Waste management represents an important challenge for the reduction of GHG emissions. Waste is also a potential resource, much of which can be recycled and reused (CPCB, 1998). Residential and commercial waste may be differentiated from industrial waste, a component of the latter being toxic and requiring special treatment. In all cases, there are options for bulk reduction at source. Thus, waste management entails the three Rs Reduction, Recycling and Reclamation for recovery of usable components either directly (example: chemical recovery in pulp and paper mills) or indirectly through processing of waste (example: CH4 recovery from landfills and from distillery effluents).
Wastes of various kinds including energy, raw materials, effluents, emissions, and solid wastes are omnipresent in different walks of life (ESCAP 1992, Debruyn and Rensbergen, 1994; Doorn and Barlaz, 1995). Non-availability of appropriate technology is often perceived as a major impediment (Nyati, 1994; Narang et al., 1998). However, there are cases to cite that even the proven technologies do not penetrate into society as rapidly as their potential would suggest (Reddy and Shrestha, 1998; Shrestha and Kamacharya, 1998).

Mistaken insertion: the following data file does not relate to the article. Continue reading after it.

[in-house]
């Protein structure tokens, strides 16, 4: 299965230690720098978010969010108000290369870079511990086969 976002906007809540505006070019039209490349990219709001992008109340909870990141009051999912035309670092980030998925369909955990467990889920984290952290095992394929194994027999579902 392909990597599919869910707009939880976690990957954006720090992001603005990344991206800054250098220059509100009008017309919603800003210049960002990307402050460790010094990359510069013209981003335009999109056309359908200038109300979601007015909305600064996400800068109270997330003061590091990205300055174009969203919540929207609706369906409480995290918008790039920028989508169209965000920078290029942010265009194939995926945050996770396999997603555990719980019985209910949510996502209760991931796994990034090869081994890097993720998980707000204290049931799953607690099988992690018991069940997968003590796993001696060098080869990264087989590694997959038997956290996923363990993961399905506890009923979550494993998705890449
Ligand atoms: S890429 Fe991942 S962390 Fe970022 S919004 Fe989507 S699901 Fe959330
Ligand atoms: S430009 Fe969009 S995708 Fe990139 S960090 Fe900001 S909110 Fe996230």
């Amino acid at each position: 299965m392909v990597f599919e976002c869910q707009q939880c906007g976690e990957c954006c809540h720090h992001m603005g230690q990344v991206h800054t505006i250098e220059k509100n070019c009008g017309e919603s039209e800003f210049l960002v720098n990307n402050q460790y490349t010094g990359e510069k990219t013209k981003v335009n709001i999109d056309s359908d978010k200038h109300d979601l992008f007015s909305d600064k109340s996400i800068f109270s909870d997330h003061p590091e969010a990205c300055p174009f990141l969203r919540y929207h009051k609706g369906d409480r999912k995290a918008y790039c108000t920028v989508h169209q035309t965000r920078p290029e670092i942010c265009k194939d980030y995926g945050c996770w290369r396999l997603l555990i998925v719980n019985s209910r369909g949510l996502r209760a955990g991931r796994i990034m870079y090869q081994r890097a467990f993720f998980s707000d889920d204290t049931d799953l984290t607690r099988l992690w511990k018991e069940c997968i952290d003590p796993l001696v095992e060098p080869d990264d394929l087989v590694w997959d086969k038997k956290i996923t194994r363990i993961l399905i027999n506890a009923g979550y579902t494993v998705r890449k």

One of the major driving factors in waste management is the economic environment. Market forces favour waste utilization when there is a shortage of raw materials or their prices are high. Waste utilization is directly influenced by the economic incentive for recovery of usable materials (Vogel, 1998). Apart from market forces, the other barriers (Painuly and Reddy, 1996; Parikh et al., 1996; Mohanty, 1997) in waste management relate to the following:
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